The Rule of the Kashif
For several centuries Arab caliphs had governed Egypt through the Mamluks. In the thirteenth century, the Mamluks seized control of the state and created a sultanate that ruled Egypt until the early sixteenth century. Although they repeatedly launched military expeditions that weakened Dunqulah, the Mamluks did not directly rule Nubia. In 1517 the Turks conquered Egypt and incorporated the country into the Ottoman Empire as a pashalik (province).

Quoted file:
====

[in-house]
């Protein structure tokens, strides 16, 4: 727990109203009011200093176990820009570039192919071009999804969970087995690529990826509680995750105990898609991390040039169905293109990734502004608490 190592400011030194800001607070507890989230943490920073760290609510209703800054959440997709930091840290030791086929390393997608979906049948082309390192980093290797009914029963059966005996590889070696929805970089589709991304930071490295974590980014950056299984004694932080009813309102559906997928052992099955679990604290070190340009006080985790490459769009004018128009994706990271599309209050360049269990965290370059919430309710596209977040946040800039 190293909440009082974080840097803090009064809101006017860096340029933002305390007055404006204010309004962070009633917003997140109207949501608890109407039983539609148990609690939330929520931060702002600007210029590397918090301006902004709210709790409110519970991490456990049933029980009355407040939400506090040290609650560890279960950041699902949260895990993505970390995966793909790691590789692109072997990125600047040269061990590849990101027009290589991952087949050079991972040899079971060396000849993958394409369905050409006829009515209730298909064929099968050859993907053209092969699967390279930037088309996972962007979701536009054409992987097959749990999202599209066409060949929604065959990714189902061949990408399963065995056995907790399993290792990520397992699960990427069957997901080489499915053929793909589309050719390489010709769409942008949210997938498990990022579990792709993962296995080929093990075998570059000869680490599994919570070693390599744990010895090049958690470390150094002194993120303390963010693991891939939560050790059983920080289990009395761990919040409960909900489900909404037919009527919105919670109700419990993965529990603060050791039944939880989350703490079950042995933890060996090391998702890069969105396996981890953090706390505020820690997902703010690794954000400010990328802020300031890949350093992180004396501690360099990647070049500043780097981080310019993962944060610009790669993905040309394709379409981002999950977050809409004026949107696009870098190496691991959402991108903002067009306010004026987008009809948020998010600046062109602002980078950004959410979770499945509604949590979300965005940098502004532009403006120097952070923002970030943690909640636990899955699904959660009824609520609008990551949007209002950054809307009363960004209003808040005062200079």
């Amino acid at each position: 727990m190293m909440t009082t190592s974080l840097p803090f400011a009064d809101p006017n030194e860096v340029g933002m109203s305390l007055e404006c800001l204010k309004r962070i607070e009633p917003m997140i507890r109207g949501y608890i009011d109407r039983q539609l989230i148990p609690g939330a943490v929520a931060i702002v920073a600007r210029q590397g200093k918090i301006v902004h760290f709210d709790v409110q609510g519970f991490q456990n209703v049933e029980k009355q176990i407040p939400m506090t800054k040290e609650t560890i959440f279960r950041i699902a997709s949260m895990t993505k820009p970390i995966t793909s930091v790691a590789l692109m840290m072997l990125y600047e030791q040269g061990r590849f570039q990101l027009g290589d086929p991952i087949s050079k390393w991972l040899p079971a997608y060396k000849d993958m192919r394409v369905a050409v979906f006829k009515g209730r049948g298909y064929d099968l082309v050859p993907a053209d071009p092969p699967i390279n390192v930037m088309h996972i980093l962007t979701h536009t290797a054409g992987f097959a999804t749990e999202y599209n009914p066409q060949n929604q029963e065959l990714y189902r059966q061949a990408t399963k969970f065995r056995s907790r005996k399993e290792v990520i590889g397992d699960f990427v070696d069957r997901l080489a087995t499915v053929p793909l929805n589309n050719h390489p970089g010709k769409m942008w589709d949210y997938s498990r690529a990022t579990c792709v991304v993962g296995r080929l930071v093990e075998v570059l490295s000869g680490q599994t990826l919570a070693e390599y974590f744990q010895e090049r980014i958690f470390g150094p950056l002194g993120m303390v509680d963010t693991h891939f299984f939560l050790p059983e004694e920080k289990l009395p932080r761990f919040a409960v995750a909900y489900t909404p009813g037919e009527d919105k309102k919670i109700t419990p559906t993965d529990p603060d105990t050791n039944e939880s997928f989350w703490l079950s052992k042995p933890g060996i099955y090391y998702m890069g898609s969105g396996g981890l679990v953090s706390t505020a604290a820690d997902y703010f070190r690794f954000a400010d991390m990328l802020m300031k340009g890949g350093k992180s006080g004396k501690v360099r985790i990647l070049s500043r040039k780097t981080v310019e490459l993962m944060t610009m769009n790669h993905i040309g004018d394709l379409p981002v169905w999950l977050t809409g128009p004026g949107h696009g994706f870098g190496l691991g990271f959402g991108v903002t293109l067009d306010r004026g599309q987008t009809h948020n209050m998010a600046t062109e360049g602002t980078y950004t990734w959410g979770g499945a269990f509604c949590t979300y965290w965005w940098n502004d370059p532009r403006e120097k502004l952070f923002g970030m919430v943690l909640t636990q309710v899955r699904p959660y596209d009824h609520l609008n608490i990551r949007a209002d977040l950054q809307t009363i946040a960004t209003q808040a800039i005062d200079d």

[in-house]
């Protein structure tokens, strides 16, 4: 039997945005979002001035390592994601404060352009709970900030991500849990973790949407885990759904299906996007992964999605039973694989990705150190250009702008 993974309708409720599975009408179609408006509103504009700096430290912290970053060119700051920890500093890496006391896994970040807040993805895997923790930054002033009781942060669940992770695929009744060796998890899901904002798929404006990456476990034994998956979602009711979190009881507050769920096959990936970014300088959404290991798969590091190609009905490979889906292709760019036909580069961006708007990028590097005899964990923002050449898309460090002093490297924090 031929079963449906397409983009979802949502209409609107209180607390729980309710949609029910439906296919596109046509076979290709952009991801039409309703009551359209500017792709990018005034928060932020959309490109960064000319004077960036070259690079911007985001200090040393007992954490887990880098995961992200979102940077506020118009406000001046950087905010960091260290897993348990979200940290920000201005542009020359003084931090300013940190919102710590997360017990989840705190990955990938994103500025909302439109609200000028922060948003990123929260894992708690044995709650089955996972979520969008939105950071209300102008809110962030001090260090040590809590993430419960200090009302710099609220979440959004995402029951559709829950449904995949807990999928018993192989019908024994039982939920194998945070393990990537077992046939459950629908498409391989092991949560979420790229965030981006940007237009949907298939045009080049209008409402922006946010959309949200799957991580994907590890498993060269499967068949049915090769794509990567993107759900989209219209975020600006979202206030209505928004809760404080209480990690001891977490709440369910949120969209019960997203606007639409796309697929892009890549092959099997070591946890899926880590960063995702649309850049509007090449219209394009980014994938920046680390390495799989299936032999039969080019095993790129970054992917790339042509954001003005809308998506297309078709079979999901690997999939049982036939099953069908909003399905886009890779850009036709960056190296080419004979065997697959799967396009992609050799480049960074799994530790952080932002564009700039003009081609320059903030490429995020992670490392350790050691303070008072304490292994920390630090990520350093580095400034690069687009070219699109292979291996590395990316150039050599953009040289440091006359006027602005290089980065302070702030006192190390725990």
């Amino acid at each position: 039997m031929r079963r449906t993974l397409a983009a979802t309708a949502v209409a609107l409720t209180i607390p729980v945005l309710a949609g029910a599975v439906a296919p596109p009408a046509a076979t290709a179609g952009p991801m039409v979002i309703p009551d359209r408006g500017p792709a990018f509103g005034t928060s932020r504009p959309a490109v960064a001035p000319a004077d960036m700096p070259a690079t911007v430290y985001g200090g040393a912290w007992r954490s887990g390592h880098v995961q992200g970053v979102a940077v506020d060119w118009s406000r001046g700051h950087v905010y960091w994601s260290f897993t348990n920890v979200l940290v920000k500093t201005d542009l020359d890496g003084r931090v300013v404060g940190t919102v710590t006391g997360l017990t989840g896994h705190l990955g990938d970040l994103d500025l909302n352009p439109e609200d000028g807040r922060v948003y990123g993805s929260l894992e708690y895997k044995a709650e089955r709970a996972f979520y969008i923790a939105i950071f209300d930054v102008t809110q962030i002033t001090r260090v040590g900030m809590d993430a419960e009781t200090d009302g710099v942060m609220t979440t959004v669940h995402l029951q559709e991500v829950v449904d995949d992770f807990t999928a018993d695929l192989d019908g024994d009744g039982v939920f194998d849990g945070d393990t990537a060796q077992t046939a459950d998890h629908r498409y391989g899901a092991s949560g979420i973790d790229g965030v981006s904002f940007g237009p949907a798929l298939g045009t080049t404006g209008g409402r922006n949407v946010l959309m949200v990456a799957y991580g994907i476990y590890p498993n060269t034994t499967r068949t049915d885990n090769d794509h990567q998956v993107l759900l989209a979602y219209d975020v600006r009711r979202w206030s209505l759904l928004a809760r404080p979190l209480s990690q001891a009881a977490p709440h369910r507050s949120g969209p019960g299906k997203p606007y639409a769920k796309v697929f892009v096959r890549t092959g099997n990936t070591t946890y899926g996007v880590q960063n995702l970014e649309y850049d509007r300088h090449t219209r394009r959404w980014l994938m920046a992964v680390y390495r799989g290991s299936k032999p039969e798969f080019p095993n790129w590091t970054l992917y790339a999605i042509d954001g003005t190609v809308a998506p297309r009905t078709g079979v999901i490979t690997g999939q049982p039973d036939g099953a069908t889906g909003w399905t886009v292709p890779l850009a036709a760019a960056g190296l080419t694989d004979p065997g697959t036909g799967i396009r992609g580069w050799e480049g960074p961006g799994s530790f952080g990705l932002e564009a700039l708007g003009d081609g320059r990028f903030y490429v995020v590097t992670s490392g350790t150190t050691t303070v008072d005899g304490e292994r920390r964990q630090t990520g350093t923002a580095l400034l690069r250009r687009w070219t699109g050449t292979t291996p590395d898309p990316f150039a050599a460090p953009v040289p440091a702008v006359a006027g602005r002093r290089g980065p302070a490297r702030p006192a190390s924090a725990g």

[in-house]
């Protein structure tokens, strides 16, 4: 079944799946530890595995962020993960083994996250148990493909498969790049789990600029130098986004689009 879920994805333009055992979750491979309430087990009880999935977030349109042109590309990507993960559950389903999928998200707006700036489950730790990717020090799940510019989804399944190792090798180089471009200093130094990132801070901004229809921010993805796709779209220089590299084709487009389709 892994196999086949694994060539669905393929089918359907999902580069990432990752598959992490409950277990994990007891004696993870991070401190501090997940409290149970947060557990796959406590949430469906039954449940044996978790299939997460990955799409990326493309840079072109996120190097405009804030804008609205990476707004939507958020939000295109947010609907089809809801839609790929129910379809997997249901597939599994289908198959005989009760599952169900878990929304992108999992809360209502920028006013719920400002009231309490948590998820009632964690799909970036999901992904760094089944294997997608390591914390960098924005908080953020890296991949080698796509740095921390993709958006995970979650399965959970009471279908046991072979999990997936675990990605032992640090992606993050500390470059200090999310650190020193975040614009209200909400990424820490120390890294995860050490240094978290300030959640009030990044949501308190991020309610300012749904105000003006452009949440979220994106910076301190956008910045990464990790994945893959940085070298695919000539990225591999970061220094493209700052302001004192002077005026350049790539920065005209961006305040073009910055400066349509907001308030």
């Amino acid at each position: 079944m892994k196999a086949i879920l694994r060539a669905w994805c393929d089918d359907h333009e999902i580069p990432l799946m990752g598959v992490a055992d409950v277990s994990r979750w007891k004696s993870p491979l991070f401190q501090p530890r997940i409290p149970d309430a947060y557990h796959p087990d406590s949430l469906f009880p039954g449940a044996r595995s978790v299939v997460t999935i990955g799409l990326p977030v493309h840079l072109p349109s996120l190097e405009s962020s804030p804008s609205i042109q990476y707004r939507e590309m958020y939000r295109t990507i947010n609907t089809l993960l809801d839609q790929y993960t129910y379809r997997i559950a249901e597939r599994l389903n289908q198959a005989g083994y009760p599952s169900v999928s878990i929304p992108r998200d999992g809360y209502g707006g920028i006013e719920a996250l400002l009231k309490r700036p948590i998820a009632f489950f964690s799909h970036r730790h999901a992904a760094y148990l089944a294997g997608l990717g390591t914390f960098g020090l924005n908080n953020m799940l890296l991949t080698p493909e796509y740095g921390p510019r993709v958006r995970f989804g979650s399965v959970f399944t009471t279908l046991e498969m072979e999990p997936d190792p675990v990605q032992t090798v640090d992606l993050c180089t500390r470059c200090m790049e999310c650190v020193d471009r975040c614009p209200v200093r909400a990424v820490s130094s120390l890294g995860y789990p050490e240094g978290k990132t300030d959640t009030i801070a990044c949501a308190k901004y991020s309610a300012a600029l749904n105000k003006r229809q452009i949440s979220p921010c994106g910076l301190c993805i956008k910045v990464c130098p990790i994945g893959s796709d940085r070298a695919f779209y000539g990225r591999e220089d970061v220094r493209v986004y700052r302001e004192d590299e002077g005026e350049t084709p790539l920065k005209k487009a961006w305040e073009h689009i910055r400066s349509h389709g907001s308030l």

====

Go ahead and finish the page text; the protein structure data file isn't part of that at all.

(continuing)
Ottoman forces pursued fleeing Mamluks into Nubia, which had been claimed as a dependency of the Egyptian pashalik. Although they established administrative structures in ports on the Red Sea coast, the Ottomans exerted little authority over the interior. Instead, the Ottomans relied on military kashif (leaders), who controlled their virtually autonomous fiefs as agents of the pasha in Cairo, to rule the interior. The rule of the kashif, many of whom were Mamluks who had made their peace with the Ottomans, lasted 300 years. Concerned with little more than tax collecting and slave trading, the military leaders terrorized the population and constantly fought among themselves for title to territory.
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